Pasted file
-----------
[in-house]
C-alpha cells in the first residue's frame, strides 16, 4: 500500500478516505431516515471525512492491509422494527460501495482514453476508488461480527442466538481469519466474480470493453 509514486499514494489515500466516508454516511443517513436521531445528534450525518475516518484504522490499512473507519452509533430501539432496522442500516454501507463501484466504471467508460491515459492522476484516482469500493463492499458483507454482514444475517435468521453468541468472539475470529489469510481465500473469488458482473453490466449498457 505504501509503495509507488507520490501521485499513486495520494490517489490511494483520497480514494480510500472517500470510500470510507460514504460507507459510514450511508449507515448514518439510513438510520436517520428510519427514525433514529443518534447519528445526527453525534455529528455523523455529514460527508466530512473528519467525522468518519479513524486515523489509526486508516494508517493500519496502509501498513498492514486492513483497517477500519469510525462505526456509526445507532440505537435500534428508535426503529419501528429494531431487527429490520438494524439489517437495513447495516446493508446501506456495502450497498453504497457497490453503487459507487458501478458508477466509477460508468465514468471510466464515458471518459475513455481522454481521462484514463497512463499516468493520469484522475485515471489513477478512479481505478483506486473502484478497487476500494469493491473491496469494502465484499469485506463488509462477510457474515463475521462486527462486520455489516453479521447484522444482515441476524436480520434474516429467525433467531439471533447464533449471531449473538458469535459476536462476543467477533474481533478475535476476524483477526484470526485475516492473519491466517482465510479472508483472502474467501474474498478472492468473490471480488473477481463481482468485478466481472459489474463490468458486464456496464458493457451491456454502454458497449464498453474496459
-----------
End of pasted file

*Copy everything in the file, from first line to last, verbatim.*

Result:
[in-house]
C-alpha cells in the first residue's frame, strides 16, 4: 500500500478516505431516515471525512492491509422494527460501495482514453476508488461480527442466538481469519466474480470493453 509514486499514494489515500466516508454516511443517513436521531445528534450525518475516518484504522490499512473507519452509533430501539432496522442500516454501507463501484466504471467508460491515459492522476484516482469500493463492499458483507454482514444475517435468521453468541468472539475470529489469510481465500473469488458482473453490466449498457 505504501509503495509507488507520490501521485499513486495520494490517489490511494483520497480514494480510500472517500470510500470510507460514504460507507459510514450511508449507515448514518439510513438510520436517520428510519427514525433514529443518534447519528445526527453525534455529528455523523455529514460527508466530512473528519467525522468518519479513524486515523489509526486508516494508517493500519496502509501498513498492514486492513483497517477500519469510525462505526456509526445507532440505537435500534428508535426503529419501528429494531431487527429490520438494524439489517437495513447495516446493508446501506456495502450497498453504497457497490453503487459507487458501478458508477466509477460508468465514468471510466464515458471518459475513455481522454481521462484514463497512463499516468493520469484522475485515471489513477478512479481505478483506486473502484478497487476500494469493491473491496469494502465484499469485506463488509462477510457474515463475521462486527462486520455489516453479521447484522444482515441476524436480520434474516429467525433467531439471533447464533449471531449473538458469535459476536462476543467477533474481533478475535476476524483477526484470526485475516492473519491466517482465510479472508483472502474467501474474498478472492468473490471480488473477481463481482468485478466481472459489474463490468458486464456496464458493457451491456454502454458497449464498453474496459